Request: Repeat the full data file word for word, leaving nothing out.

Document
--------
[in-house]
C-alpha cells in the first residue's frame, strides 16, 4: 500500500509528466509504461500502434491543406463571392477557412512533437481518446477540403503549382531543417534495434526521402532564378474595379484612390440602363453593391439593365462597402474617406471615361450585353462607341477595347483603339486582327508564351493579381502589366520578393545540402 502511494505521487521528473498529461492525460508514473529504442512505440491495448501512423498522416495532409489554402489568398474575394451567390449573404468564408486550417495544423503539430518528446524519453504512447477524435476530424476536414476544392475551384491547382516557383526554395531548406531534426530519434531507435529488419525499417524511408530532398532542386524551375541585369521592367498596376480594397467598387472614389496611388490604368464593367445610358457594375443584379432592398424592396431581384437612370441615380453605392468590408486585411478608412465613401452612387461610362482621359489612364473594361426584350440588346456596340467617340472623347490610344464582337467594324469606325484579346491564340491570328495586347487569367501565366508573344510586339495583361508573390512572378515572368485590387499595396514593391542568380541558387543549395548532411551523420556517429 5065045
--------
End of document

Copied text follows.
[in-house]
C-alpha cells in the first residue's frame, strides 16, 4: 500500500509528466509504461500502434491543406463571392477557412512533437481518446477540403503549382531543417534495434526521402532564378474595379484612390440602363453593391439593365462597402474617406471615361450585353462607341477595347483603339486582327508564351493579381502589366520578393545540402 502511494505521487521528473498529461492525460508514473529504442512505440491495448501512423498522416495532409489554402489568398474575394451567390449573404468564408486550417495544423503539430518528446524519453504512447477524435476530424476536414476544392475551384491547382516557383526554395531548406531534426530519434531507435529488419525499417524511408530532398532542386524551375541585369521592367498596376480594397467598387472614389496611388490604368464593367445610358457594375443584379432592398424592396431581384437612370441615380453605392468590408486585411478608412465613401452612387461610362482621359489612364473594361426584350440588346456596340467617340472623347490610344464582337467594324469606325484579346491564340491570328495586347487569367501565366508573344510586339495583361508573390512572378515572368485590387499595396514593391542568380541558387543549395548532411551523420556517429 5065045